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What role does the supernatural play in this novel?
Wao attacks the assumption that American identity, or any national or personal identity, is uniform. What other assumptions do you think the novel attacks? Why would it be important for Díaz to unravel these assumptions?
Is the novel really about Oscar Wao? If so, what evidence can you cite from the novel to support your answer? If not, what do you think the novel is about, and what evidence can you cite from the novel to support your answer?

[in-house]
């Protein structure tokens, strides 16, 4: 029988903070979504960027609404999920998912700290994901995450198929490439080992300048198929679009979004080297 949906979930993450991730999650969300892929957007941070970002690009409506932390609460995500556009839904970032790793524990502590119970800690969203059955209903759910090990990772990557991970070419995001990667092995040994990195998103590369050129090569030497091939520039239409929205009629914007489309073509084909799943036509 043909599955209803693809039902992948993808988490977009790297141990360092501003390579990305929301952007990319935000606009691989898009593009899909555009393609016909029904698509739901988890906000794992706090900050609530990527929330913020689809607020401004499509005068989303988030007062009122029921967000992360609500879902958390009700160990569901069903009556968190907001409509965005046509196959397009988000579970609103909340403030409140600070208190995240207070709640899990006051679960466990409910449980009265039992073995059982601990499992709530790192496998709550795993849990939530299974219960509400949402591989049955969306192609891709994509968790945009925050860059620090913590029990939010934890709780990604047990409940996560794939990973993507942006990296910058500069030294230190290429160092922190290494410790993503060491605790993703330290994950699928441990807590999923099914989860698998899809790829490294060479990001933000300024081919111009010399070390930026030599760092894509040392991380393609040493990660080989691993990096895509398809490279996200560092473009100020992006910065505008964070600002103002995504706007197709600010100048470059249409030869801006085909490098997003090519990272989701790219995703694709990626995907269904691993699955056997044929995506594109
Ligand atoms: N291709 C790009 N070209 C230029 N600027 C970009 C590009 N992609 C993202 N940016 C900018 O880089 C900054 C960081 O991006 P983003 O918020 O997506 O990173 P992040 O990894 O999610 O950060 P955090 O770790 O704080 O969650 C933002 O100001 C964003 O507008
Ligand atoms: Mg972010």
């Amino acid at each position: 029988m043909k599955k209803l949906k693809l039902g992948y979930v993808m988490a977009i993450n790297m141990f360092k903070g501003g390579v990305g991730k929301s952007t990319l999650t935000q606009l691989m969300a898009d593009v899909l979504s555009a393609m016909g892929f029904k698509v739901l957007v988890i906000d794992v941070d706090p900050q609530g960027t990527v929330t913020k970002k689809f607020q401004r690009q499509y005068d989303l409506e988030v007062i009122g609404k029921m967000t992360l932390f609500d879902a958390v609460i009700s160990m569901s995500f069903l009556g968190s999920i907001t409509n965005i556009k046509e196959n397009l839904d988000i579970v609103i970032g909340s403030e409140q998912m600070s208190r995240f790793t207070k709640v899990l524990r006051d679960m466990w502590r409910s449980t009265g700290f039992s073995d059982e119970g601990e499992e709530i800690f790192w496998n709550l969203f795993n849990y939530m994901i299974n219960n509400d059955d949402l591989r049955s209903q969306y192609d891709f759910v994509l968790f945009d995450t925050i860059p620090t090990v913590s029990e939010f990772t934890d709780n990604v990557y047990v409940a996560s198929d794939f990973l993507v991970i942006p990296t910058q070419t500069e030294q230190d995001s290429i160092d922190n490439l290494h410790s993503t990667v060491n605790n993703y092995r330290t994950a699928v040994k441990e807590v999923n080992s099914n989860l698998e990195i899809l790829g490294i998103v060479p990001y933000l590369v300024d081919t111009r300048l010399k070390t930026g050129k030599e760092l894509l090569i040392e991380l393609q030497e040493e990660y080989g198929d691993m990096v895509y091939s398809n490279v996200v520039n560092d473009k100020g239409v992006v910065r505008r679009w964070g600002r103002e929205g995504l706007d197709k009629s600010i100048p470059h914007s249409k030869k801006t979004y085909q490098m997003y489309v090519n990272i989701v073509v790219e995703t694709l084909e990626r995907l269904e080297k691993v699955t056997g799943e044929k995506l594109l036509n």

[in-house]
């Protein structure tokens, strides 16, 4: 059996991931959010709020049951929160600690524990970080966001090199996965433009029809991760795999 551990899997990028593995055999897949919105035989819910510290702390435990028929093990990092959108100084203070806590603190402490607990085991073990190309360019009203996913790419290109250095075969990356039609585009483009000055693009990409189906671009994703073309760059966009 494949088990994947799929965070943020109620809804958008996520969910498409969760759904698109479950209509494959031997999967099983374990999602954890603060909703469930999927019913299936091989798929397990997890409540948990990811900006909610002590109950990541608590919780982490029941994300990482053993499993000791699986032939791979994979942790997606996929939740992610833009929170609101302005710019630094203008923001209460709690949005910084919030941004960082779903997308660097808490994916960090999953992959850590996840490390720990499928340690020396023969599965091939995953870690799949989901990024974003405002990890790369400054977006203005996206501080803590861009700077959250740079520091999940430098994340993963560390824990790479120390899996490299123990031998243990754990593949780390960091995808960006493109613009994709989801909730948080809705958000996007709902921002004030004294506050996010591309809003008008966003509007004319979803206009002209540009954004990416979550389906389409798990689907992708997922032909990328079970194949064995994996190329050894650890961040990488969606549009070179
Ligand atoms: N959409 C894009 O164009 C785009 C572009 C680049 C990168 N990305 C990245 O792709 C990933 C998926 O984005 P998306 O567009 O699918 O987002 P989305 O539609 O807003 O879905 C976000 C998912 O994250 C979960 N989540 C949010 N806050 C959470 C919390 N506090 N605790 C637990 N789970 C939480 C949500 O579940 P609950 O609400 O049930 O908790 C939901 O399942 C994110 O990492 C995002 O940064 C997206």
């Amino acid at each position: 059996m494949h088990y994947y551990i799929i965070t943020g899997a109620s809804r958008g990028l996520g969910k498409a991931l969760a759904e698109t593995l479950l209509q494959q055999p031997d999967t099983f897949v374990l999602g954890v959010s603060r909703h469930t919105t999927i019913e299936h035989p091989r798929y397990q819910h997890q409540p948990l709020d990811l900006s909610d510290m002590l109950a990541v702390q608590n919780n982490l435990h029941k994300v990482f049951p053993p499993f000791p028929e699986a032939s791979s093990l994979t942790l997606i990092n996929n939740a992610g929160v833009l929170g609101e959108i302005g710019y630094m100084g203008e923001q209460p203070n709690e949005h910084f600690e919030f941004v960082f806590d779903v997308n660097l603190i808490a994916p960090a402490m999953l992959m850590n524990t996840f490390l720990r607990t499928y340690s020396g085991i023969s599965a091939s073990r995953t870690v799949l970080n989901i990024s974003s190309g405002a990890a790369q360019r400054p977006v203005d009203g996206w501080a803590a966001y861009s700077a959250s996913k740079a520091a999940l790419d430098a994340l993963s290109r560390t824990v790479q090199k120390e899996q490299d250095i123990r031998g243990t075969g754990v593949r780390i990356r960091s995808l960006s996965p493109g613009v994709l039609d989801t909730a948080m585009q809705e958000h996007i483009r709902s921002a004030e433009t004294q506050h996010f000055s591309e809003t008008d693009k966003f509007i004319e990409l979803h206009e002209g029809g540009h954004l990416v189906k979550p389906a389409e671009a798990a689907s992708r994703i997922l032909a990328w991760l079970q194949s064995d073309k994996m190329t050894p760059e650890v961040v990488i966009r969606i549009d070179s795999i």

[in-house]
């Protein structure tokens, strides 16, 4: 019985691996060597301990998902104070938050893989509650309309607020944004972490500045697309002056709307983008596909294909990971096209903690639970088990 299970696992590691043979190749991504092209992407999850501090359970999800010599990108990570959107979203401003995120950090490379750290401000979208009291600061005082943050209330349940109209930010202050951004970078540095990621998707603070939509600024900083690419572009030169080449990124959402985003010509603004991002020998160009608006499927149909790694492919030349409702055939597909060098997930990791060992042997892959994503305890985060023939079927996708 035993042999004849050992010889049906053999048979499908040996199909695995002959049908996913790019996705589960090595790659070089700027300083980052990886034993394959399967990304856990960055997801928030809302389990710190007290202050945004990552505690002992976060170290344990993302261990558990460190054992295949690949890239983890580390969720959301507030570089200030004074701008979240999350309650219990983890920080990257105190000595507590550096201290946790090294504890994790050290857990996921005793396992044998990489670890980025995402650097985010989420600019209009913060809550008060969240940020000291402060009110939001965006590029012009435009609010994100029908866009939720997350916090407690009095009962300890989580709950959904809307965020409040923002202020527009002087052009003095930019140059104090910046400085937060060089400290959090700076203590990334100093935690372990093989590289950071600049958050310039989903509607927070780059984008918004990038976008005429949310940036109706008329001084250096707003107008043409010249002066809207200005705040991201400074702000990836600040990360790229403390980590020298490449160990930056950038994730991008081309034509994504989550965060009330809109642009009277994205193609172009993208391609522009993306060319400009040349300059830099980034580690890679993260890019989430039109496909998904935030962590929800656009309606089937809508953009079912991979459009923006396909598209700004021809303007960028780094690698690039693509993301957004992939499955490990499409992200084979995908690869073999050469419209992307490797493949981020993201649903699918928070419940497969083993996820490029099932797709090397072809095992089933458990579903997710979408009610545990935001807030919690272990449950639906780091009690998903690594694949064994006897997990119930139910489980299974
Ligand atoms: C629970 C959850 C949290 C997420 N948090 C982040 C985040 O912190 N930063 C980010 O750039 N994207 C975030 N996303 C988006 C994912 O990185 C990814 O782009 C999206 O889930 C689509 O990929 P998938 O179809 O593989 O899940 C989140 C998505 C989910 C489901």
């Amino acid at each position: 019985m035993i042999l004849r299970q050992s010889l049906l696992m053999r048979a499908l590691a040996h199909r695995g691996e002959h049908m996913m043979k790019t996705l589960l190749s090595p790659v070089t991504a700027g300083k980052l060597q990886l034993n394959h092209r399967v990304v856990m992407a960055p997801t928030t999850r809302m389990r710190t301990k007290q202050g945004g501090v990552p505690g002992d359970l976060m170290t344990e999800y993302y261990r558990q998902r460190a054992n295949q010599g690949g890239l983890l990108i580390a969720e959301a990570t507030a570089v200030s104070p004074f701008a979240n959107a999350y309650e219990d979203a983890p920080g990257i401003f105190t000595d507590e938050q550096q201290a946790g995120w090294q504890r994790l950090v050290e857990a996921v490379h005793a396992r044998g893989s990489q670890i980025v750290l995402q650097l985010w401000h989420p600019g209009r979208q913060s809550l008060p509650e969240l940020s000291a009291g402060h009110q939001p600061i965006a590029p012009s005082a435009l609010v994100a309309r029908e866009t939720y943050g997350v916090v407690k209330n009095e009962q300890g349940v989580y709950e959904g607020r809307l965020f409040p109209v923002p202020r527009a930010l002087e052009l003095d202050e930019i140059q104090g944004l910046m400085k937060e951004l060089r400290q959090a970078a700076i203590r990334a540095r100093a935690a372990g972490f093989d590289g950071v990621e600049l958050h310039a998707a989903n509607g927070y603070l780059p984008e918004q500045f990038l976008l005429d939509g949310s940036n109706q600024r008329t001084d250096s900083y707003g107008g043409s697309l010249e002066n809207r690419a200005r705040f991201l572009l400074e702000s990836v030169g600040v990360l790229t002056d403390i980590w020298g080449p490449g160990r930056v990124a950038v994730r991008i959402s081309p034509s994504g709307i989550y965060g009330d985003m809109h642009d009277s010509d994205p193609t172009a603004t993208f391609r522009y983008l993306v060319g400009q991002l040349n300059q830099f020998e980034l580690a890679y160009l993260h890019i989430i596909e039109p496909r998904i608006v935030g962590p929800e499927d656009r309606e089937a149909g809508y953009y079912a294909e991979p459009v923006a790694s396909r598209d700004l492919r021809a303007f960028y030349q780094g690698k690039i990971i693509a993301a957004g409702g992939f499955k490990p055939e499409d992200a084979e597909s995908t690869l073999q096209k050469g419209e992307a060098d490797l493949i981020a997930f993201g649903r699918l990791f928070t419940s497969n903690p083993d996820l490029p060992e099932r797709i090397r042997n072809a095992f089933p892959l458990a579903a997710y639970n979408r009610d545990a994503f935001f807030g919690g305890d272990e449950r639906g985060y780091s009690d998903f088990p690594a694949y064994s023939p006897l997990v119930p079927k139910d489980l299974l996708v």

Why do most of the historical facts about the Dominican Republic and the U.S. appear in the book's footnotes? What does this choice say about the relationship between the individual and history?
Do you think that men, and male voices, dominate Wao? If so, do you think this is a mistake on Díaz's part, or is he up to something here? What do Wao's male characters tell us about American culture? Dominican culture?
We read this fascinating sentence in John Lingham's review of Wao: "Indeed, I can think of no other novel that contains so much brutality, torture, rape, murder, and suicide, yet nevertheless feels fun throughout." Do you agree with Lingham's statement? Is Wao full of disturbing stuff? And does Díaz make it all seem fun and light, in spite of it all? Why do you think Díaz mixes such atrocities with such lightheartedness in Wao?